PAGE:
"Yes, the interrogation is unpleasant. It includes methods not used against Jewish suspects in the past. And I ask you, is it (justified) to deprive a suspect of sleep and of meeting with his lawyer, in order to prevent an incident like Duma from happening again? I say yes, it is. Those who support the use of exceptional methods against Palestinian terrorism, should support the use of exceptional methods against Jewish terrorism. These are terrorists, and the government made a decision to treat them as such. Terrorism is the use of violence against civilians in order to advance a political agenda, and that is the exact definition of what they are doing. They're burning people to destroy the state."
Bennett's speech ended as it began, with silence. Bennett felt some of the people were convinced.
What the speech couldn't do, the video from the wedding did. The settler leaders realized that what's growing on the hills near their homes is a local ISIS branch - youth, second and third generation of settlers, who are actually skinheads under their yarmulkes.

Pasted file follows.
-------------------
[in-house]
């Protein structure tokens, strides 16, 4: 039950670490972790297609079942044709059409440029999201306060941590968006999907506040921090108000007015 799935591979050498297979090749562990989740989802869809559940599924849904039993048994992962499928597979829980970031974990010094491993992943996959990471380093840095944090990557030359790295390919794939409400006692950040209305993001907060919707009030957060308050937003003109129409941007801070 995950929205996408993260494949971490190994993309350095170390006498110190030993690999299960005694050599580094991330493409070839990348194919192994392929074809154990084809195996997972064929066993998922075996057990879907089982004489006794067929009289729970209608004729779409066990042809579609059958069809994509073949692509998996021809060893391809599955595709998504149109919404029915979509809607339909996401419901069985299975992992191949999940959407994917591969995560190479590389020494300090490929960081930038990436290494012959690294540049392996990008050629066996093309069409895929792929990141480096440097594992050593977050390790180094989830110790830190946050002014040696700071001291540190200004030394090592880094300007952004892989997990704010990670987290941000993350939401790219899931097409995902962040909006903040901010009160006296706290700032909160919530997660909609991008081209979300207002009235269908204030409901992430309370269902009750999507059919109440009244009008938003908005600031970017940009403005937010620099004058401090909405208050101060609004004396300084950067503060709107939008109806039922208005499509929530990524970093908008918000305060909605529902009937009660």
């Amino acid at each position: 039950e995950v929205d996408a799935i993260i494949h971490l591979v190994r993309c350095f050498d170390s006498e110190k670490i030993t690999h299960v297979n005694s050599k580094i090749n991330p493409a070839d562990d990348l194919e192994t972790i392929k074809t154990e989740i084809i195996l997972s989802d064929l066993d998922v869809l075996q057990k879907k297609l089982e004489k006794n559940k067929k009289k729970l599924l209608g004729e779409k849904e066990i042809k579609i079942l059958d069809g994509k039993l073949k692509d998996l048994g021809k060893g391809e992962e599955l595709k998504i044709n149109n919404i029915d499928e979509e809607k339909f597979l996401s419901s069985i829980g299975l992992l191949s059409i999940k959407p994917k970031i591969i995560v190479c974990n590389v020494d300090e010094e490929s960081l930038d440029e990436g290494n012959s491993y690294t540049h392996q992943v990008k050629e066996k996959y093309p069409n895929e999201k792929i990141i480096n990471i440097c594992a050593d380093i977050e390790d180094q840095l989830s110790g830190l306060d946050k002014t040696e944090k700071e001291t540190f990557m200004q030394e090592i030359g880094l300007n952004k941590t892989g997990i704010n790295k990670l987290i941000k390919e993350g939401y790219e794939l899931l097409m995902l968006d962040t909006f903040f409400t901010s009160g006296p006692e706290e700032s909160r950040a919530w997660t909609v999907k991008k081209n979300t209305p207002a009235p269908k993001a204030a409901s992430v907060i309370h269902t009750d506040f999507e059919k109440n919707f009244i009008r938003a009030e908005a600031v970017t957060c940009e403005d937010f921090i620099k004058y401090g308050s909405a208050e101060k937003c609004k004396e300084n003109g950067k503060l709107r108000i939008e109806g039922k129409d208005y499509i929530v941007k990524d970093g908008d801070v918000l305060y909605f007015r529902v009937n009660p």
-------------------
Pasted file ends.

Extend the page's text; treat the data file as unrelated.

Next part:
The head of the Yesha Council, Avi Roeh, accused the Shin Bet of persecution last week. After Defense Minister Ya'alon showed him and his friends the video from the wedding, he changed his mind. Bnei Akiva (religious-Zionist youth group - ed.) followed in his footsteps. Even Smotrich, hearing the harsh criticism Tzipi Livni leveled at him and his friends at the Knesset following the release of the video, mumbled some words of reservation.
A prosecutor's statement is supposed to be released in the middle of next week detailing the crimes the members of the Jewish terror organization are accused of, primarily the Duma murder. Indictments will be filed against four or five of the suspects.
These are youth who come from the very heart of the settlement movement, the byproduct of its education system. They are few, but by no means a handful: They are surrounded by a supporting environment including rabbis, friends, family, and others like them. The settlement movement's self criticism will receive a name and a face. This is a sector based on its beliefs and ideology, which claims to still possess the moral values that have eroded in other sectors. We're the new elite, say the spokespeople of this sector; we're the spearhead, the flag bearers, the chosen ones.
Noblesse oblige, we should tell them. Their aristocracy - or, to be precise, the pretension of being aristocrats - holds them accountable. It is time for you to clean house.